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Preschool Daze

"Below is an article "Preschool Daze" from Working Mother Magazine from 1999. Although it's a little dated, it contains great info for getting ready to send your little one off to preschool for the first time."

Preschool Daze

IT'S A BIG DEAL WHEN YOUR CHILD STARTS NURSERY SCHOOL so take my advice: Don't go into it unprepared, as we did. Believe me, there will be several things the nursery school teachers neglect to mention during your various visits. Here's just some of what you're bound to discover within the first few months:

YOU ARE NOT GOOD AT SAYING GOODBYE. You've probably managed to go your whole life saying "Bye, have a nice day" to people and then getting away. This doesn't work at nursery school. Your child clings piteously to your legs, wailing for you to participate in the fun class activities.

By the time school has been in session for two weeks, your kid requires that you read two books, do a puzzle, sing a song, draw a picture, build a block tower and then do some Irish clog dancing before you can leave. In fact, the nursery school director is thinking of charging your family extra because she suspects you're hanging around for the snack. Do yourself a favor now. Practice saying "Bye!" and then running. YOU ARE NOT SO WONDERFUL AFTER ALL. somehow, it turns out that the teacher is now the Most Wonderful Human Ever Put on Earth, and you well, you're about as popular as belly-button lint.

I remember the first day I that my status had slipped. We were two months into the school year when three-year-old Stephanie got into the car at the end of the day and said, "So, how many worms did you save today?" The answer was zero, of course.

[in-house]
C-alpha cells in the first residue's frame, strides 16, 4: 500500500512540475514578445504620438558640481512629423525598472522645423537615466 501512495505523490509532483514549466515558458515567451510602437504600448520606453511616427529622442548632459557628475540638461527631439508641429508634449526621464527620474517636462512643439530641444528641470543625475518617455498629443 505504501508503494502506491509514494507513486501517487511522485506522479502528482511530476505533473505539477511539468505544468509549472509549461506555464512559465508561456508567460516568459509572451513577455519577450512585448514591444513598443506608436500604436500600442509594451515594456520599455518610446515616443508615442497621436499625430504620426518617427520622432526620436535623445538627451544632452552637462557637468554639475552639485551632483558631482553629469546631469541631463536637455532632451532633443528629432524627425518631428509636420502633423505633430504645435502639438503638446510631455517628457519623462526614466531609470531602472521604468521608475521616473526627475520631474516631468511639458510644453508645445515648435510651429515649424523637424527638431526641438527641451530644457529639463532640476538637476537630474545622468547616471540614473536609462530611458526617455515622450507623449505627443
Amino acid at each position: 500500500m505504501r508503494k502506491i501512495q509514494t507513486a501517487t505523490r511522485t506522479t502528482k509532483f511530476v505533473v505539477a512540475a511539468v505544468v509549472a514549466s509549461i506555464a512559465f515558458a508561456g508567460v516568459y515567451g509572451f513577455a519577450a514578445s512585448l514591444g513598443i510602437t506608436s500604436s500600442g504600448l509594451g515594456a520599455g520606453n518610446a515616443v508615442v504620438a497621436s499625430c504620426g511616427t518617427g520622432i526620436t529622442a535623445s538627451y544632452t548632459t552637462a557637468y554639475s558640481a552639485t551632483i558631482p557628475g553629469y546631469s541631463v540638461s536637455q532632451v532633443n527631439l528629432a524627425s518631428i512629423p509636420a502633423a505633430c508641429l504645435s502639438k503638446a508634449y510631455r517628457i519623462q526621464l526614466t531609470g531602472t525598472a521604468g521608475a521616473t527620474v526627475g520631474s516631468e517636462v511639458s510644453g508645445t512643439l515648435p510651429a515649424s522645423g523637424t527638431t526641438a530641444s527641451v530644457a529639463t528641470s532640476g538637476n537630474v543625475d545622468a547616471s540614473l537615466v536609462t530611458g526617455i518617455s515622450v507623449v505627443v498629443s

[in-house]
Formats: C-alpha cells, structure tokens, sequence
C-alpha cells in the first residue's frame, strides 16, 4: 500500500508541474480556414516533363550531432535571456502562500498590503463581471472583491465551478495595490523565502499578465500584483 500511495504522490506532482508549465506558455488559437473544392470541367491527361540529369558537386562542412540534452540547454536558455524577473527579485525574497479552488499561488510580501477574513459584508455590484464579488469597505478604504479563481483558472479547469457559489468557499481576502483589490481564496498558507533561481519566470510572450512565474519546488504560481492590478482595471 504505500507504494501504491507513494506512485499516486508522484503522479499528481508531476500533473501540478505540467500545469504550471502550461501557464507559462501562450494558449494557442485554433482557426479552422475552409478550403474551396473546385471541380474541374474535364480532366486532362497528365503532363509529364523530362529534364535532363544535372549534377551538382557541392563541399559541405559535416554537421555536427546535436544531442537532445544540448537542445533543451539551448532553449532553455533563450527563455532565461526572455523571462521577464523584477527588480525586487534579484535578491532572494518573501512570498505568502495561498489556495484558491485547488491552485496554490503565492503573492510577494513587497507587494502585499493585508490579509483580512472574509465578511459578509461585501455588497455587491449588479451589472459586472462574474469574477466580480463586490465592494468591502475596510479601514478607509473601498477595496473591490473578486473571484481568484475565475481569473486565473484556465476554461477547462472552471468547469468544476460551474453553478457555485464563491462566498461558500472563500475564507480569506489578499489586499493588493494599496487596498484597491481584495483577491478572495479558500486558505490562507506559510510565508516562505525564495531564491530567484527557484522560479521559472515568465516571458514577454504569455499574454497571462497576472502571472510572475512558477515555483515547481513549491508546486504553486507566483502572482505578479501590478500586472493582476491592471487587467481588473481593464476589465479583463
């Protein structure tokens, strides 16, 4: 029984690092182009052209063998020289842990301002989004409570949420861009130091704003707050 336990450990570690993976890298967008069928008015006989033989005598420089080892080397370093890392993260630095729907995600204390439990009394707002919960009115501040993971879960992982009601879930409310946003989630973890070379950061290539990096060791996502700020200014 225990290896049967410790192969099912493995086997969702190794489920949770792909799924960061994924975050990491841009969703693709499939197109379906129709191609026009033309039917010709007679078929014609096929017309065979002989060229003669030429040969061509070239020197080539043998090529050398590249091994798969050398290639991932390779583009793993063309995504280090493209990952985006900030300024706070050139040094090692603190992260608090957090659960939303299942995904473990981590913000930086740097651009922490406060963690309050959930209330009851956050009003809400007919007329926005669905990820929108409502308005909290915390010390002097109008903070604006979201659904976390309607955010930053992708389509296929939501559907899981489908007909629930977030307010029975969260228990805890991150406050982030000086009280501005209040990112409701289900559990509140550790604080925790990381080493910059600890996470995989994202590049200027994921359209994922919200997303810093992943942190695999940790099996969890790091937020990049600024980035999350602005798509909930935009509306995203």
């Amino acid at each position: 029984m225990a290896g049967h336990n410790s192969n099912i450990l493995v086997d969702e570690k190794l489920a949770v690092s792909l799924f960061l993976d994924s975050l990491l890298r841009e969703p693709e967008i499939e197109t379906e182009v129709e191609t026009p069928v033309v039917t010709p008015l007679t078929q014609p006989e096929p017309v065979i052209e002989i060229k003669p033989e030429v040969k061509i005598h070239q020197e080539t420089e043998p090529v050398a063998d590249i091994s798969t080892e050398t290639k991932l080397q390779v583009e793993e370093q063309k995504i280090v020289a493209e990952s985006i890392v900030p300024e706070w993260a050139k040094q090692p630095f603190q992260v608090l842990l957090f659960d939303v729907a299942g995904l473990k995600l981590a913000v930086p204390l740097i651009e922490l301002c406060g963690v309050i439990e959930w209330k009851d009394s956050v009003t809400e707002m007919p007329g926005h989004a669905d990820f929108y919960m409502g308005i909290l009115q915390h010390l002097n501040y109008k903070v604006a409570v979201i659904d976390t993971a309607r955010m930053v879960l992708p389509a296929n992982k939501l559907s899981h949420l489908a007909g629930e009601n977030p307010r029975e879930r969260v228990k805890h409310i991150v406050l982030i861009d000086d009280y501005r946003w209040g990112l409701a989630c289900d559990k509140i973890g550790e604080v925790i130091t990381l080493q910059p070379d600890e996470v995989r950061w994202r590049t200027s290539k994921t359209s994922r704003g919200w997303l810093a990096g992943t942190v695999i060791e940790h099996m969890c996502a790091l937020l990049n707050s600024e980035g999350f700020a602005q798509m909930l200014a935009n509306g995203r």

"Hmmm," she sniffed. My teacher saved five. She took them off the sidewalk and put them in the wet grass. She saved their lives because she cares about poor little things like worms."

Later, Stephanie said that if I really cared about worms, should ask my boss for some time off from work. I explained that, sadly, the newspaper where I work doesn't give time off for saving little creatures. Her eyes narrowed as she looked at me. "I don't think you ever saved a worm in your whole life," she said.

THE CLASS HAMSTER WILL COME TO YOUR HOUSE. Need I say more? My friend Jane's daughter once brought the class hamster home for the entire winter break. After it kept the family up all night thundering around on its wheel, it had the bad luck to be dropped on its head by one of the children. Expecting the hamster's imminent demise, Jane ran out and bought an exact duplicate for the class.

Then, of course, Hamster #1 didn't die. It has now exceeded the life span of most redwood trees, says Jane, whose kids have totally lost interest now that they're grown and married and have kids and hamsters of their own.

YOUR PERSONAL EFFECTS WILL BE FODDER FOR SHOW AND TELL. I'm sorry, but your underwear, your jewelry, even stuff from your trash can will be put on exhibit. My friend Marcy's son once took her checkbook to school because he wanted the other kids to see the fancy leopard-skin cover. The teacher called Marcy at work to tell her it was safe. "By the way," she added, "did you realize your car payment is only $50 less than your nursery school bill?"

Also, you pretty much have to stop talking to your husband and friends about even semiprivate, at least when your kids are within earshot. Are you trying to get a raise? Your child will explain that at school, along with the fact that your boss is so cheap he hasn't offered anyone a raise in five years. And please don't even think of mentioning anything about the teacher's goofy new hairstyle or the number of beer cans in your neighbor's recycling bin.

I advise you to strike a deal right now with your child on just what a tolerable goodbye ritual is, get a lock-box for your most personal possessions and then, after that, set to work on making a resume of your previous notable humanitarian efforts.

I, for instance, am very proud of the fact that in the last few years I have saved three worms.

Sandi Kahn Shelton is a WORKING MOTHER contributing editor and the author
Sleeping Through the Night and Other Lies (St. Martini Press).

Working Mother, September 1999, page 104

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